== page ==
There is a degree of violence in not acting, an art many South Africans seem to have perfected; writes Marungwane “Shadi” Ramashapa.
We are traveling in a taxi to Johannesburg CBD, engaged in a heated debate about gender equality. Six strangers, discussing the roles of men and women in the African household, four men and two women. Occasionally, the taxi stops to pick up new passengers who add their opinions to the conversation. I attempt to avoid debates, but closed minds debating always manage to draw me in. I am riled up and scoff loudly to express my shock at the opinions being presented.
Some of the opinions which were expressed include the following:
- “There is a difference between a woman and a ‘real woman’. A real woman does not believe in 50/50. The concept itself is not African in nature and anyone believing in it has been misled by white culture.”
- “It is the man’s job is to provide for his family. A woman’s job is to serve the husband and maintain the household. In the case where the husband loses his ability to provide, the wife must take over the role as provider but she must remember that she is still inferior to her husband.”
- “Women have a lowered thinking capacity than men.”
- “My wife will not be allowed to work. Even in the instance where I am not working, she cannot work. Allowing her to work is allowing her to interact with other men. A working woman (especially one who earns more than me) begins to believe she is the man of the house.”
- “If I am too tired to have sex she must understand because I have been working. She isn’t allowed to be tired. What has tired her out? Who has she been sleeping with? It is okay to beat up a woman because I am disciplining her. She is not a ‘real woman’ if she goes to the police.”
All these opinions violently clash together to sing a tune which may be interpreted as disrespect and fear. I am tempted to turn down the melody. I am tempted to ask who wrote the rules of gender roles. I am tempted to explain that history has always been written by the victors, and that change is important. Tempted to point out that even though things have always been done in a particular way, it does not mean there isn’t a better way of doing them.
Unfortunately, I have learnt that there is no amount of sense which is able to penetrate an unwilling ear. There is no amount of evidence that may be presented to those who are dead-set on misunderstanding. It is a pity that in 2017 we are still being met with such opinions. It is even more upsetting that we are allowing culture to be the excuse that we use in order to overlook basic human decency.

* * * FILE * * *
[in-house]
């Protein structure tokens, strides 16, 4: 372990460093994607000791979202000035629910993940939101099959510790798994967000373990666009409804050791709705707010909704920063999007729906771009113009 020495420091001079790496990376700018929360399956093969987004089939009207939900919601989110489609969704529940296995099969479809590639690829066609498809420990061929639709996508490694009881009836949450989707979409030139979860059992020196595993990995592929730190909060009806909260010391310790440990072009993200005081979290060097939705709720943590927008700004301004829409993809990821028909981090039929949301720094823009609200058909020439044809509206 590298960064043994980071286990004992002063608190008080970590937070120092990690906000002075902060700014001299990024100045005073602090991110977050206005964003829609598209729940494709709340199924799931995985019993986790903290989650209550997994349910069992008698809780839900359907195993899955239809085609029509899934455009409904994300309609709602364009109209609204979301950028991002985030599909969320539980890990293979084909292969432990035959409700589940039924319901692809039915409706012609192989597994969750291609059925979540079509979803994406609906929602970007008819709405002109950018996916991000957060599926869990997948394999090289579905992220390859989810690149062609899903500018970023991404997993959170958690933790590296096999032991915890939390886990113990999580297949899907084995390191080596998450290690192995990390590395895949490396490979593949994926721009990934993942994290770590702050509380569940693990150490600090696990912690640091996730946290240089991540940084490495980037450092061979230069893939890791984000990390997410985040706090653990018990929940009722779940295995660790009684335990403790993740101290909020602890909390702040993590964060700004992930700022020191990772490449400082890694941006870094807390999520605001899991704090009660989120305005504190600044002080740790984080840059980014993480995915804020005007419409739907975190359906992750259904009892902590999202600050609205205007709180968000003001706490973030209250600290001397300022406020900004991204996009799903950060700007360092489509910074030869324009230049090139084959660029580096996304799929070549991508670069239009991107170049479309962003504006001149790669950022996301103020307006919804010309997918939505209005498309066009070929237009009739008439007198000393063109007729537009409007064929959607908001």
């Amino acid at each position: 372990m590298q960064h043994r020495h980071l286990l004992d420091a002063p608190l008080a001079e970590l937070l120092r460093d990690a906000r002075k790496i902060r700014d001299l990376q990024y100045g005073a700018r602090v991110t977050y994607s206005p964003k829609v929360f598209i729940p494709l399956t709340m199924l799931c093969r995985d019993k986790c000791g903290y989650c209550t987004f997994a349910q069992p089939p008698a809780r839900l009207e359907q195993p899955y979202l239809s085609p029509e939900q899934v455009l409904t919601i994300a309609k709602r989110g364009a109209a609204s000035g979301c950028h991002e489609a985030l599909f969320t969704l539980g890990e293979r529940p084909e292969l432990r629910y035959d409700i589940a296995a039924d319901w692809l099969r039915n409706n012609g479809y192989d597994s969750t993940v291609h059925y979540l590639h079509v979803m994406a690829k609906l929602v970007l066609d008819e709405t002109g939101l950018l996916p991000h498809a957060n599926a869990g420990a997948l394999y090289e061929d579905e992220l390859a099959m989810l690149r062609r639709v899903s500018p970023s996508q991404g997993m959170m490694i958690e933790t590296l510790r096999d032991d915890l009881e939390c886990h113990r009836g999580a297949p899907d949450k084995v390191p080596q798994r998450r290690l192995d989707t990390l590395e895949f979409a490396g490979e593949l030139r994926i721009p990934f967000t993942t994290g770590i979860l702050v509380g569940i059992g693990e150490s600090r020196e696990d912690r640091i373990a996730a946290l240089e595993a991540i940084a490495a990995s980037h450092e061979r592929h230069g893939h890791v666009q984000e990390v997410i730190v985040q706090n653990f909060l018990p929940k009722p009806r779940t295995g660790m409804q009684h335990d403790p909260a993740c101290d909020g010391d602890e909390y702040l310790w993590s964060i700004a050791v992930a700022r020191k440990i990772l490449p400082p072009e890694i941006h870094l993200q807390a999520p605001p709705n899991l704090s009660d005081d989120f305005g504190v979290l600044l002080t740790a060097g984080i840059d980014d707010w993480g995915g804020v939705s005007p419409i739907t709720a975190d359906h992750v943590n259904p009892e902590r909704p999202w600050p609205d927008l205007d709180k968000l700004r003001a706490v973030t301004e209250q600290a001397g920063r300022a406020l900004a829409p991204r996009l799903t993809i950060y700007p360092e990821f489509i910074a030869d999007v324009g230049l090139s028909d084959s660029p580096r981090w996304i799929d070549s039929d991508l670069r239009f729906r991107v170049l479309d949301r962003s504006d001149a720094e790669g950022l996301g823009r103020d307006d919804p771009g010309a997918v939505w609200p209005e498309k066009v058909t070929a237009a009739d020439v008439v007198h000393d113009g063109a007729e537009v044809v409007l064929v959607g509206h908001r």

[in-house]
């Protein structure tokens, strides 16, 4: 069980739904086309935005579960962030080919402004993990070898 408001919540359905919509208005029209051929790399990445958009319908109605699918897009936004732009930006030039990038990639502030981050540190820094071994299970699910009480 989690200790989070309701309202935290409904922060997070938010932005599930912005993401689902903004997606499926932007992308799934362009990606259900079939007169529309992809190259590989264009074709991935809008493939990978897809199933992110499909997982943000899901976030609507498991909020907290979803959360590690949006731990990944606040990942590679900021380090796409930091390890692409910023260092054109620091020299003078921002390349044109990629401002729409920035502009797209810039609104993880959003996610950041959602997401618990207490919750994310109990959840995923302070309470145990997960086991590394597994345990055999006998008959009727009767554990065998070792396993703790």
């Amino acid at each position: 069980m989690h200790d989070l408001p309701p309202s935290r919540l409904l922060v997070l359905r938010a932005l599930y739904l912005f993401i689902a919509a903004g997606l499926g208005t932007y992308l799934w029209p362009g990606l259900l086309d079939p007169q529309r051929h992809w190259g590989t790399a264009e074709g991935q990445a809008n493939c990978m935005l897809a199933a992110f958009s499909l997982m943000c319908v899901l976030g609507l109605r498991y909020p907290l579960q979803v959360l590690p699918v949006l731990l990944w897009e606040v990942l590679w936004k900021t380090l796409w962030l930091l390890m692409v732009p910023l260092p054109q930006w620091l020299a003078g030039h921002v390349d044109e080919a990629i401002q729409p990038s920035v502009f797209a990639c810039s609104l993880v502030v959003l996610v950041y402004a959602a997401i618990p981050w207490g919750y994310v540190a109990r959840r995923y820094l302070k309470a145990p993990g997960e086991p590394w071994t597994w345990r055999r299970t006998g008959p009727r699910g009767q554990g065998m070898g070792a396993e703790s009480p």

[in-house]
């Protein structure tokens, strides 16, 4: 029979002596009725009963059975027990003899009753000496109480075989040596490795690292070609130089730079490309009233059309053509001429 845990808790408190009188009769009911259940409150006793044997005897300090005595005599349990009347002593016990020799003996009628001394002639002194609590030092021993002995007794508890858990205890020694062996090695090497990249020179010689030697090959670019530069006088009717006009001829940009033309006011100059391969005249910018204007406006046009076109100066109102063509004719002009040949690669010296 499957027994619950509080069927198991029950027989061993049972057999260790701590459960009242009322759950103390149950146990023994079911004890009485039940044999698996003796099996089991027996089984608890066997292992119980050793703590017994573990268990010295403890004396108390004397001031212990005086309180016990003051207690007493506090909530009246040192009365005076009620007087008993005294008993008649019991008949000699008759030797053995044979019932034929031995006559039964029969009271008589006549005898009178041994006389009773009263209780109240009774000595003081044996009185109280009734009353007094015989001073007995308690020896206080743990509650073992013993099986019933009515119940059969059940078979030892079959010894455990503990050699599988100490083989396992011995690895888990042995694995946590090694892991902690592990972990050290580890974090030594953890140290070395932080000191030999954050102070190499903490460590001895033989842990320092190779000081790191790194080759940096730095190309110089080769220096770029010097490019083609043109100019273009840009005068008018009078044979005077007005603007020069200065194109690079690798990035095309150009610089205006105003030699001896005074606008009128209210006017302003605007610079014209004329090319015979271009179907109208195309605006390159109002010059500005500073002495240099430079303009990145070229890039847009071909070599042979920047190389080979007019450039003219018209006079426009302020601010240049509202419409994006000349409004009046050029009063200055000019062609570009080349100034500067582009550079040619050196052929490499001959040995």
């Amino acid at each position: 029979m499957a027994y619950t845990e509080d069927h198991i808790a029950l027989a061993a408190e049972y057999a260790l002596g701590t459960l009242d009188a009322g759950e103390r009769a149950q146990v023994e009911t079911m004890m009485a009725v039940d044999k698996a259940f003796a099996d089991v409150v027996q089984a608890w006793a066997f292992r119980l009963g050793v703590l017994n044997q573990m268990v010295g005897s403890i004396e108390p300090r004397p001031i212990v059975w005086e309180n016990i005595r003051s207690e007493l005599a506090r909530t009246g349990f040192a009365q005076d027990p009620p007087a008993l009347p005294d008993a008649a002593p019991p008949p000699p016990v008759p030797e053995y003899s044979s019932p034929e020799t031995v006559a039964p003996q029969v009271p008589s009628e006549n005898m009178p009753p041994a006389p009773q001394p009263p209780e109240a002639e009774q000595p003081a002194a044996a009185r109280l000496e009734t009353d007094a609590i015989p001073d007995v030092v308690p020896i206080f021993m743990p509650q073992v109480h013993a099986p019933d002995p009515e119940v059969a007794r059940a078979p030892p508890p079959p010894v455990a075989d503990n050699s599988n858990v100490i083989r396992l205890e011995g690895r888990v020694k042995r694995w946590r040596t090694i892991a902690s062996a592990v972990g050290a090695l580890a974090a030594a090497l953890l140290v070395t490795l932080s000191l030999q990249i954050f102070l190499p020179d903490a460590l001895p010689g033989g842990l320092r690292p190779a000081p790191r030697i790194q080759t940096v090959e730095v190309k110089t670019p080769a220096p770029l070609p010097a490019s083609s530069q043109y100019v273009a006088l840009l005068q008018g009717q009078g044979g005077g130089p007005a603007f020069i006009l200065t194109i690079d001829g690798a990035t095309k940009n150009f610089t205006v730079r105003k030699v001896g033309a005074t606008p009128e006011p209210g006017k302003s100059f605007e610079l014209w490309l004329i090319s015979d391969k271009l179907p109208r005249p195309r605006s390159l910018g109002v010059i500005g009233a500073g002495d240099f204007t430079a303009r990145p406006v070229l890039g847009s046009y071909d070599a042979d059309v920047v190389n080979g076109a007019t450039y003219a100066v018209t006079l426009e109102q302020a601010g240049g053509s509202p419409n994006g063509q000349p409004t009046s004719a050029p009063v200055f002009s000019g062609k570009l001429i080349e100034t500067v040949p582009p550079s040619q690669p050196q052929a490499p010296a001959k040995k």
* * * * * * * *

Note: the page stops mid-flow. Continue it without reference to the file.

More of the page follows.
I believe that perception leads our actions, which is why I show concern when realising that women are still perceived as objects which function. There is a connection between the value we assign people and how we treat them. I believe that men who are taught to view women as inferior have a higher likelihood of mistreating the women that come into their lives, whether intentional or not. August seems to the month where the skeletons concerning the characters of our favourite public figures were pulled out of the closet. Now we are uncomfortably seated in front of the television trying to make polite conversation and ignoring the fact that South Africa and its government shows such little regard for its women. It is especially evident in both its actions and lack of action in the past few weeks. There is a degree of violence in not acting, an art many South Africans seem to have perfected.
This is nothing new, and it is a pity that this conversation has to happen in August. As though there is a set time-frame when we are allowed to discuss women issues before the month ends and we are asked to leave the stage. Phrases such as ‘How could he do such during Women’s Month?’ bore me. They imply that it is okay to mistreat women outside the month. What license are we giving for the rest of the year? Or shall we wait for the 16 days of activism against gender-based violence to address this? Men are not the only problem. I find myself horrified at the comments and responses that some women have when confronted with cases of abuse. We need to better. We need to understand that every action we take is a conversation with the universe. I am frightened at the script that we are co-writing through our actions.
Marungwane “Shadi” Ramashapa [@Thee_Shadi] is a Masters candidate at the University of Johannesburg. Her interests lie in social development and governance. She also uses writing, arts and poetry in achieving a sustainable society.